>> perl -e "print '9,2,0,1' =~ /(\d)(?:,(\d)*)/g"

    >
    >Yes, I've tried this and that's good that perl can capture all matched
    >strings by a group. However this is not the case for Java using the
    >group() method :(


    /g switch make regex match all occurrences within a string, so if I must
    guess for java, that would be findAll or matchAll method?

    btw, the above regex could actually be much simpler,
    perl -e "print '9,2,0,1' =~ /(\d+)/g"


    --
    Matija
     
    Matija Papec, Oct 2, 2005
    #5
  6. Ersin Er

    Ersin Er Guest

    A. Sinan Unur wrote:

    > Which, if true, would be a good case in point against posting Java
    > questions in a Perl group. OTOH,
    >
    > http://java.sun.com/docs/books/tutorial/extra/regex/groups.html
    >
    > seems to indicate that it is indeed possible to capture all the matches.


    If you look at

    http://java.sun.com/j2se/1.4.2/docs/api/java/util/regex/Pattern.html#cg

    it says "The captured input associated with a group is always the
    subsequence that the group most recently matched."

    Sorry if this thread is really unrelated to Perl (or Regexp in
    particular).

    --
    Ersin
     
    Ersin Er, Oct 2, 2005
    #6
  7. "Ersin Er" <> wrote in
    news::

    >
    > A. Sinan Unur wrote:
    >
    >> Which, if true, would be a good case in point against posting Java
    >> questions in a Perl group. OTOH,
    >>
    >> http://java.sun.com/docs/books/tutorial/extra/regex/groups.html
    >>
    >> seems to indicate that it is indeed possible to capture all the
    >> matches.

    >
    > If you look at
    >
    > http://java.sun.com/j2se/1.4.2/docs/api/java/util/regex/Pattern.html#c

    g
    >
    > it says "The captured input associated with a group is always the
    > subsequence that the group most recently matched."


    Well, here is the deal. Apparently, Java regexes are weird. (Please bear
    with me for minute):

    D:\Home\asu1\UseNet\clpmisc> cat MyTest.java
    import java.util.regex.*;

    public class MyTest {
    public static void main(String[] args) {
    Pattern p = Pattern.compile("(9)");
    Matcher m = p.matcher("9,2,0,1");
    if (m.matches()) {
    for (int i = 1; i != m.groupCount(); ++i) {
    System.out.println(m.group(i));
    }
    } else {
    System.out.println("No match");
    }
    }
    }

    D:\Home\asu1\UseNet\clpmisc> javac MyTest.java

    D:\Home\asu1\UseNet\clpmisc> java MyTest
    No match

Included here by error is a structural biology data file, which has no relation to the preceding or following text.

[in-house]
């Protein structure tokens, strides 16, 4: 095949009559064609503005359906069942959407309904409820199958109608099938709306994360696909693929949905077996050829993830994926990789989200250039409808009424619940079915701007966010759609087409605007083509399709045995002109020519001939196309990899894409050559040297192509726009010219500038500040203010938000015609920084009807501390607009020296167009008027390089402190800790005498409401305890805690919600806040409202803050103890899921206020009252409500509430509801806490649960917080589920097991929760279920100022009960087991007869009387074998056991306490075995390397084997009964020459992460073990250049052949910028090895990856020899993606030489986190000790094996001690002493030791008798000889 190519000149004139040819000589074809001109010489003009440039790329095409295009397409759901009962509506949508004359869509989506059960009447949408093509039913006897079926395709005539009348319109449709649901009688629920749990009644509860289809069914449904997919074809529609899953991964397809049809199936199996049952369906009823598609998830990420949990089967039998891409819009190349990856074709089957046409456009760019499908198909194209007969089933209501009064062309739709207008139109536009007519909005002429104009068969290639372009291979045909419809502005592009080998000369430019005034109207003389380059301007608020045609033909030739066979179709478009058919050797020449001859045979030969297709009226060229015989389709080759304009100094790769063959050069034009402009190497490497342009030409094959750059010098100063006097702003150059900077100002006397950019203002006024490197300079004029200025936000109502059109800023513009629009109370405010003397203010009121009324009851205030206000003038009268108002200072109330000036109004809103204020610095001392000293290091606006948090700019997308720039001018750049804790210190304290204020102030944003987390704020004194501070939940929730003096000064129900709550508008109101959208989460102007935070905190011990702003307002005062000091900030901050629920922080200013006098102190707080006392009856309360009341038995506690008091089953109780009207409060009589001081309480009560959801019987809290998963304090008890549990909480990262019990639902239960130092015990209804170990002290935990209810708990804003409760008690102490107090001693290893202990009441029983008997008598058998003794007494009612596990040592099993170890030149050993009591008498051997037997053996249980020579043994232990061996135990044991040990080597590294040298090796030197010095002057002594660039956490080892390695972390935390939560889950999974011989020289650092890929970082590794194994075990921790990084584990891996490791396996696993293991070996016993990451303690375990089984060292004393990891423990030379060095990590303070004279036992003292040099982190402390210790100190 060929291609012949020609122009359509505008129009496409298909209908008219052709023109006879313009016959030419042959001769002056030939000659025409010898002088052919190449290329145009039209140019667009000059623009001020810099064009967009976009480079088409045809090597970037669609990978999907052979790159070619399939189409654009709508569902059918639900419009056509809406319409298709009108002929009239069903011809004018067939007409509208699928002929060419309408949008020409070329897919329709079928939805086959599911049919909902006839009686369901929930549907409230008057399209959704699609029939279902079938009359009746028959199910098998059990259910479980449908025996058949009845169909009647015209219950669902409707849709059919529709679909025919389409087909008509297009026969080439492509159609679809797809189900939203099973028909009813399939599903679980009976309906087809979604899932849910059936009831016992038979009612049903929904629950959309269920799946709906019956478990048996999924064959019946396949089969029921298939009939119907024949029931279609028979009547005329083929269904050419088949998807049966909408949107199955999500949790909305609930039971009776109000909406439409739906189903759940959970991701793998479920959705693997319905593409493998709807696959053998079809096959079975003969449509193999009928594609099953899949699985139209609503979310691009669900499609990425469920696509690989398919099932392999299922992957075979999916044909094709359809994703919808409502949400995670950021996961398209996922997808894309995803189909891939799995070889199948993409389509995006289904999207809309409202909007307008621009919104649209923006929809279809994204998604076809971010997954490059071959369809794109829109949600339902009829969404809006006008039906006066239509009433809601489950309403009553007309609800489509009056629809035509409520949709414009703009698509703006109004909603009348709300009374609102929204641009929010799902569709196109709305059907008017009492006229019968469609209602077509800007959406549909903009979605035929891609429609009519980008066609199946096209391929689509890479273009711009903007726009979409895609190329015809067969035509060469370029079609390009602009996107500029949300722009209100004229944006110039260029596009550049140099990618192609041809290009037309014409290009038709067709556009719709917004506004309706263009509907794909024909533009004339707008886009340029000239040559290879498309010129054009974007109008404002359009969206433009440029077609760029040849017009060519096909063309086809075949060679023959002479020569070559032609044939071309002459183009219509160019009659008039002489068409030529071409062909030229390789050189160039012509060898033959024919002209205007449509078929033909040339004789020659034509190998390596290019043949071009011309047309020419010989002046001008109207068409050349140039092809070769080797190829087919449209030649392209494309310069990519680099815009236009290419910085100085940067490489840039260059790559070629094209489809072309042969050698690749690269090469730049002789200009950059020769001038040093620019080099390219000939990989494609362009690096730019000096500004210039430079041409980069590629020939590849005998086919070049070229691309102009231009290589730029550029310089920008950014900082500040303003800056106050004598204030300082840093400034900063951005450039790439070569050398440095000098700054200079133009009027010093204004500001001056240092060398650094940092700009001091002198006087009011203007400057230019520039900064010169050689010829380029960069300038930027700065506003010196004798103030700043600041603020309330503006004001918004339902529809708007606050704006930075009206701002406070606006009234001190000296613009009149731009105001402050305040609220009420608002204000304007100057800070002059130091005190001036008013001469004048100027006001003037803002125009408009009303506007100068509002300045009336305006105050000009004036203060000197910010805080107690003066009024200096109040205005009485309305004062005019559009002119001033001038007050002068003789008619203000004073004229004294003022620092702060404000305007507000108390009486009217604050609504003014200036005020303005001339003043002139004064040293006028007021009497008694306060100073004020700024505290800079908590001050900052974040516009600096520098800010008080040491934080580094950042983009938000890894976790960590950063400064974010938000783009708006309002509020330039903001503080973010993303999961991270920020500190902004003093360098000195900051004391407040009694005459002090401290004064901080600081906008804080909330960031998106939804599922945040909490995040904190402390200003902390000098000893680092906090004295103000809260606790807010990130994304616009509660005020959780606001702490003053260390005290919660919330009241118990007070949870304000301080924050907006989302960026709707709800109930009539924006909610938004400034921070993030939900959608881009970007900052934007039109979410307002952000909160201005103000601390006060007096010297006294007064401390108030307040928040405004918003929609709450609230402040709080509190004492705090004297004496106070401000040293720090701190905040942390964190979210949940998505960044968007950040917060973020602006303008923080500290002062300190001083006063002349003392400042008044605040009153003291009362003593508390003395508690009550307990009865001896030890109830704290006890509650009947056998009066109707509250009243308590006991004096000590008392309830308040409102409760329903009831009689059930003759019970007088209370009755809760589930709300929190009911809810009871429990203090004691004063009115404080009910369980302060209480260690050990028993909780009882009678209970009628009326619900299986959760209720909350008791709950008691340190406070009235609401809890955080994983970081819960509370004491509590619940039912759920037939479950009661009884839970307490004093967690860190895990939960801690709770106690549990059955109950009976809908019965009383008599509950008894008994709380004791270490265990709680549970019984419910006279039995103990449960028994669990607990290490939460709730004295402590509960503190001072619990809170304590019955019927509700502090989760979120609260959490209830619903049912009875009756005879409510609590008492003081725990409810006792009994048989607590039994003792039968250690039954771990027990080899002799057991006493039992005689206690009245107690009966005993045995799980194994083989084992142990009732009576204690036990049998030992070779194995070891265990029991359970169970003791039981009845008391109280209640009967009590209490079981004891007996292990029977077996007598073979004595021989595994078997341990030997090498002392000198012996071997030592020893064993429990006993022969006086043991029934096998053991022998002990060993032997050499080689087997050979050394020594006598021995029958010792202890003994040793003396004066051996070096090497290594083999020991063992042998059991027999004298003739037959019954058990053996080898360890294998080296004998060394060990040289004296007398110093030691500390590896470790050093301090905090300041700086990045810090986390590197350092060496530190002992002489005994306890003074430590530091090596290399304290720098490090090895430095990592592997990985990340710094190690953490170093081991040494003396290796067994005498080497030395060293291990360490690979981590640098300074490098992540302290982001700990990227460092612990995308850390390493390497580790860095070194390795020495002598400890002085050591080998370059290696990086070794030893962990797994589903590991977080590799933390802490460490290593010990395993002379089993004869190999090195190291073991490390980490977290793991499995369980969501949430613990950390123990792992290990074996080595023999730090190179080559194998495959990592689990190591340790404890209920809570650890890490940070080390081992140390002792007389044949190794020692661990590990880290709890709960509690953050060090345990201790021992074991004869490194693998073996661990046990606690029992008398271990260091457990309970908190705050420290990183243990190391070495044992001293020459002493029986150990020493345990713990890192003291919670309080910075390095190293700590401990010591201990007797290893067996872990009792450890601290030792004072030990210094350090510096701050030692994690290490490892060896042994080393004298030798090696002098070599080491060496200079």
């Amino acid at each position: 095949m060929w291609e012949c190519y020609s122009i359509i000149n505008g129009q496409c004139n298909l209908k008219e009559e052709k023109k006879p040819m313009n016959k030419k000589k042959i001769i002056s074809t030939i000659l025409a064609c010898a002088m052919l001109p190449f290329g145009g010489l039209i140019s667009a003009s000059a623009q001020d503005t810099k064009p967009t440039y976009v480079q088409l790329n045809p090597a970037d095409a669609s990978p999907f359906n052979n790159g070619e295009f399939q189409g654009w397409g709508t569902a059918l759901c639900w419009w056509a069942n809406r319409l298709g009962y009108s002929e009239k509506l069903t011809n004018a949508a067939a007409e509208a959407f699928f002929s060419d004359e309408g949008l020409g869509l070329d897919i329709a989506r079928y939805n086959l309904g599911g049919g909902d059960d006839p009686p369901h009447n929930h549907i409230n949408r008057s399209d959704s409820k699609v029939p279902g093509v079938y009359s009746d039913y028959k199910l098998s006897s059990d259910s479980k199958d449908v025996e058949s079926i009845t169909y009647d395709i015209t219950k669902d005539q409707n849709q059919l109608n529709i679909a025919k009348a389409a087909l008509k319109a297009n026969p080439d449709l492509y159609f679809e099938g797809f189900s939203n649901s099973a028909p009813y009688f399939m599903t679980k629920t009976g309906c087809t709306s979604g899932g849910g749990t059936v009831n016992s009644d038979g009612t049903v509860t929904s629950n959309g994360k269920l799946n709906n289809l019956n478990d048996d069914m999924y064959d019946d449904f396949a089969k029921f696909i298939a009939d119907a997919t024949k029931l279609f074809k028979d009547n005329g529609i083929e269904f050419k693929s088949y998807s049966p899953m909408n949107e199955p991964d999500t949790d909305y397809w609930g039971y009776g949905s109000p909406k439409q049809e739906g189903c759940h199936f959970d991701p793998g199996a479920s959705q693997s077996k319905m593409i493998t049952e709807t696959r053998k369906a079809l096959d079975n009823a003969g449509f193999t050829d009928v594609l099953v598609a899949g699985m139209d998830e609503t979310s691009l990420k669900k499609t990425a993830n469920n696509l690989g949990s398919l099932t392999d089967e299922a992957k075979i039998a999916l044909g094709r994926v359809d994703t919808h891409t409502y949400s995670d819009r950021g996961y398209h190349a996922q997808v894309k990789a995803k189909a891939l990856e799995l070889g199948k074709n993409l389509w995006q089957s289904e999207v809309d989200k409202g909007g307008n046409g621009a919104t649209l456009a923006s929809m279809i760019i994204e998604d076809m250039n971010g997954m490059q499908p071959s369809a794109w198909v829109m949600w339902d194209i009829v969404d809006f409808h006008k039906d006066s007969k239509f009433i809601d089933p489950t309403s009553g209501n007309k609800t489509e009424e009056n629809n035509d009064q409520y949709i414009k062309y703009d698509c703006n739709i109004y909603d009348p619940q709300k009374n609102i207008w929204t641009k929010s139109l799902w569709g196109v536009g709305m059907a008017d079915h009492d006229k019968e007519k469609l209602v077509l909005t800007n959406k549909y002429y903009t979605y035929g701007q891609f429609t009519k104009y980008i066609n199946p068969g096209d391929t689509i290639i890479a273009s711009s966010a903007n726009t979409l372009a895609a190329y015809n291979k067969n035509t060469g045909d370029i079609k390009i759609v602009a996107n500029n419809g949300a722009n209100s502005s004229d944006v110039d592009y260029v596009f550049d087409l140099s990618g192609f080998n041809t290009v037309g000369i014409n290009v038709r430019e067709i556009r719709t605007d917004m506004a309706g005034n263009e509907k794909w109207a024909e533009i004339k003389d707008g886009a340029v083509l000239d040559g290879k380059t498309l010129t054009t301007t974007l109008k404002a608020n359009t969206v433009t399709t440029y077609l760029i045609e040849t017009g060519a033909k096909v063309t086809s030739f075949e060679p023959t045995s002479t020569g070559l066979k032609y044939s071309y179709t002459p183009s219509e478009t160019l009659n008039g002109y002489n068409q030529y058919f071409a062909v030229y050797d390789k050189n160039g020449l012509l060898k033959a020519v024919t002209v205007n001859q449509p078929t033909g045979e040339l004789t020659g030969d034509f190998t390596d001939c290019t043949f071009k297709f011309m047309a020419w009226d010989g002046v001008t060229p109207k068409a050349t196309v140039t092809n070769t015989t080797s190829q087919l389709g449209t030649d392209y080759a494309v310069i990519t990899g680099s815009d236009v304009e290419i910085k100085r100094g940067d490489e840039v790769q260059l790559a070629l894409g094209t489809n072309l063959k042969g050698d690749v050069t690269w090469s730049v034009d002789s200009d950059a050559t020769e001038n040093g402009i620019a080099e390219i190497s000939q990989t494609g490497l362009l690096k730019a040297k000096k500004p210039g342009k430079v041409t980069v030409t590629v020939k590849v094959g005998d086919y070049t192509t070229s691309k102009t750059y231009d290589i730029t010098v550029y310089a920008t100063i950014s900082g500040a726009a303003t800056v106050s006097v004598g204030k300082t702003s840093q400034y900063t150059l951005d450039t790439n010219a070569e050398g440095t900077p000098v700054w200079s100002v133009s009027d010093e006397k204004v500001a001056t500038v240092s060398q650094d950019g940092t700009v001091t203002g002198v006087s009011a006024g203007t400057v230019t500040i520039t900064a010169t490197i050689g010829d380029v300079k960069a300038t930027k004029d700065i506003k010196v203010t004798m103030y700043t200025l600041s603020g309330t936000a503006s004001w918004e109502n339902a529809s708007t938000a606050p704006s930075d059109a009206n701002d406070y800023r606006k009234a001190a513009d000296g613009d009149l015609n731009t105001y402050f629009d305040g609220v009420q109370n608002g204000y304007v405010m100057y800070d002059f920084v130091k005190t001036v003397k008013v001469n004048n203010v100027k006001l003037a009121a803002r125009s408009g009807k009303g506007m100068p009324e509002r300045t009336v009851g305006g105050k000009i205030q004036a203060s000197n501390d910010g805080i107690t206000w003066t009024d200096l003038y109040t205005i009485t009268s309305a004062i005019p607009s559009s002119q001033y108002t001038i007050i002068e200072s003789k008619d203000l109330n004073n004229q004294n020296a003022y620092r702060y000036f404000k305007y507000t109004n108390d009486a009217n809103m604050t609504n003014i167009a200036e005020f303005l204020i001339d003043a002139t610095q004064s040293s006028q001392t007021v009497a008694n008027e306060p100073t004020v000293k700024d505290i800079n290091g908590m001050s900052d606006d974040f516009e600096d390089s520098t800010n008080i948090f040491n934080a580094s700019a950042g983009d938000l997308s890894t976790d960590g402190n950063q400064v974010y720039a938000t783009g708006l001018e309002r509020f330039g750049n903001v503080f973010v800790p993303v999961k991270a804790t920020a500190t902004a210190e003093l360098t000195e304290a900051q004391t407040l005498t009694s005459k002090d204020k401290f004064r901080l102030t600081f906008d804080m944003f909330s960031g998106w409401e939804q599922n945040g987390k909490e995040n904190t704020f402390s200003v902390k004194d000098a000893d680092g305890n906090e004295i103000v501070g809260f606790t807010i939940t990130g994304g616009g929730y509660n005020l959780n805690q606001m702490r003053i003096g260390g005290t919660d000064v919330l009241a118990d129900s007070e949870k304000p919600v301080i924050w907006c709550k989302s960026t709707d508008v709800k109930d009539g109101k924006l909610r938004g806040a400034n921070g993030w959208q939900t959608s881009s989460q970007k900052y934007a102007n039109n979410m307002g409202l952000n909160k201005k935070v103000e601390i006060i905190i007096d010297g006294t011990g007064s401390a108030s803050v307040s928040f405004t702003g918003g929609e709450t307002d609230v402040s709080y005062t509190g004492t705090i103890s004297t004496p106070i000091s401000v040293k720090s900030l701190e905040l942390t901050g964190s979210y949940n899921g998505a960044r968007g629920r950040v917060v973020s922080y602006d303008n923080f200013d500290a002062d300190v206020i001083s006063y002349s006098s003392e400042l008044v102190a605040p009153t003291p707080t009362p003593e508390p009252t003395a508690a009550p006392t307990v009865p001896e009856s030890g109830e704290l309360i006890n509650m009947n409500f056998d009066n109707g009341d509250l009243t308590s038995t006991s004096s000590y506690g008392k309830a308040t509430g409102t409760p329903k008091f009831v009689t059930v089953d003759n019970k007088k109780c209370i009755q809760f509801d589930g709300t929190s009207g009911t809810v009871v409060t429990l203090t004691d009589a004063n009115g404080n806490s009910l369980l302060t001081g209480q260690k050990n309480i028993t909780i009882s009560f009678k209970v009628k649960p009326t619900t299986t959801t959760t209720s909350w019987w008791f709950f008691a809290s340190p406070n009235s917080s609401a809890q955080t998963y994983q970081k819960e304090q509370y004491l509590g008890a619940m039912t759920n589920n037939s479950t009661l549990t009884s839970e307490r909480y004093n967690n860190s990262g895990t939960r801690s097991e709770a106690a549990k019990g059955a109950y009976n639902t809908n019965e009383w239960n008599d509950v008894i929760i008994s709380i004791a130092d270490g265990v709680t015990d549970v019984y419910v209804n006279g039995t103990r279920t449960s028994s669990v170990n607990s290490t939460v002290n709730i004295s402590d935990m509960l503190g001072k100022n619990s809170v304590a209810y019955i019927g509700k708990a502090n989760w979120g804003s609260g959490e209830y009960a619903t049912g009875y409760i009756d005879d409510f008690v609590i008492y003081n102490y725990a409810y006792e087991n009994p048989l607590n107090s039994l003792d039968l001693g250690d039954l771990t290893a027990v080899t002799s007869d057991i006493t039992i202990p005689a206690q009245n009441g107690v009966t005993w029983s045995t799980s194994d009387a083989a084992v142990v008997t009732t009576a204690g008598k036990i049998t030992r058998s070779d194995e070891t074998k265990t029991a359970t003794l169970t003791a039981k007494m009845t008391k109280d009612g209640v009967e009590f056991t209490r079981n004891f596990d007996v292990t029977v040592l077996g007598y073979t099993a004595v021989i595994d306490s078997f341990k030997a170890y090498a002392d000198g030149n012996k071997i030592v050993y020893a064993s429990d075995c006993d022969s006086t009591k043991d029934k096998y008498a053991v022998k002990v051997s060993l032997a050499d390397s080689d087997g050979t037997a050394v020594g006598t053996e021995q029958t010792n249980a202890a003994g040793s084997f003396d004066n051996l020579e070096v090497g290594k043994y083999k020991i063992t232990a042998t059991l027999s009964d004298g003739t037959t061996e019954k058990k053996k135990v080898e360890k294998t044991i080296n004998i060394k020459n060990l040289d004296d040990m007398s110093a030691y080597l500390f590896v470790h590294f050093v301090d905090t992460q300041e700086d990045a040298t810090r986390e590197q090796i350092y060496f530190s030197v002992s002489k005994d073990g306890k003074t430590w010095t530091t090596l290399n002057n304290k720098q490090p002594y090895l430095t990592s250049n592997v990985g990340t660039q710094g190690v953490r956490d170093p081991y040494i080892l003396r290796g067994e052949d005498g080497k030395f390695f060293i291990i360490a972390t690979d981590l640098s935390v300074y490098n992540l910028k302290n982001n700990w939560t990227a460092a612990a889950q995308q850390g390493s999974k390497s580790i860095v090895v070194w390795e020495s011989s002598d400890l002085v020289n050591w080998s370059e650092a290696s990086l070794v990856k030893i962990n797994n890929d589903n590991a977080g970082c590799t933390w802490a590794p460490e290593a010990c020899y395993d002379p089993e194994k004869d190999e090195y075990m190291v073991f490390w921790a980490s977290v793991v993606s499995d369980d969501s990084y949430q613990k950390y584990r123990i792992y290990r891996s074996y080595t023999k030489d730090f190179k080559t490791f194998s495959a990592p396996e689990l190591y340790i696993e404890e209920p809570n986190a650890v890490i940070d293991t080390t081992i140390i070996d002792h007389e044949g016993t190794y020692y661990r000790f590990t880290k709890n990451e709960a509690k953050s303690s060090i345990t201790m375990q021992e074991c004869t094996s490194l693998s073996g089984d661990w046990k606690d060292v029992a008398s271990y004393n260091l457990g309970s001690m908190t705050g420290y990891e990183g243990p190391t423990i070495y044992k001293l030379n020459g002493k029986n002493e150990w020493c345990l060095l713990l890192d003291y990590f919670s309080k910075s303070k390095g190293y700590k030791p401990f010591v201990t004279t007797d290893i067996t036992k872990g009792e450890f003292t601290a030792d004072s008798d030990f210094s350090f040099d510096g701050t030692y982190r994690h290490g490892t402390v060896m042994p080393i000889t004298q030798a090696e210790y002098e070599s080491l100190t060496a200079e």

D:\Home\asu1\UseNet\clpmisc> javac -version
    javac 1.5.0_04

    I fail to comprehend this.

    OK, I am shutting up now. You might want to go over to
    comp.java.programmer.

    Sinan

    --
    A. Sinan Unur <>
    (reverse each component and remove .invalid for email address)

    comp.lang.perl.misc guidelines on the WWW:
    http://mail.augustmail.com/~tadmc/clpmisc/clpmisc_guidelines.html
     
    A. Sinan Unur, Oct 2, 2005
    #7
  8. Ersin Er

    Ersin Er Guest

    A. Sinan Unur wrote:
    >
    > Well, here is the deal. Apparently, Java regexes are weird. (Please bear
    > with me for minute):
    >
    > D:\Home\asu1\UseNet\clpmisc> cat MyTest.java
    > import java.util.regex.*;
    >
    > public class MyTest {
    > public static void main(String[] args) {
    > Pattern p = Pattern.compile("(9)");
    > Matcher m = p.matcher("9,2,0,1");
    > if (m.matches()) {
    > for (int i = 1; i != m.groupCount(); ++i) {
    > System.out.println(m.group(i));
    > }
    > } else {
    > System.out.println("No match");
    > }
    > }
    > }
    >
    > D:\Home\asu1\UseNet\clpmisc> javac MyTest.java
    >
    > D:\Home\asu1\UseNet\clpmisc> java MyTest
    > No match
    >
    > D:\Home\asu1\UseNet\clpmisc> javac -version
    > javac 1.5.0_04
    >
    > I fail to comprehend this.


    Well, you may try:

    import java.util.regex.*;

    public class MyTest {
    public static void main(String[] args) {
    Pattern p = Pattern.compile("(9)");
    Matcher m = p.matcher("9,2,0,1");
    if (m.lookingAt()) {
    for (int i = 1; i <= m.groupCount(); ++i) {
    System.out.println(m.group(i));
    }
    } else {
    System.out.println("No match");
    }
    }
    }

    It just works. The behaviour of methods (matches(), lookingAt()) are
    explained in Java API documentation.

    Anyways, I see here is not the correct list to ask this question. Sorry
    for uninteresting traffic.

    Cheers,

    --
    Ersin
     
    Ersin Er, Oct 2, 2005
    #8
  9. "Ersin Er" <> writes:

    > Yes, I've tried this and that's good that perl can capture all matched
    > strings by a group. However this is not the case for Java


    If you want a Java answer, ask the question in a Java group.

    sherm--

    --
    Cocoa programming in Perl: http://camelbones.sourceforge.net
    Hire me! My resume: http://www.dot-app.org
     
    Sherm Pendley, Oct 2, 2005
    #9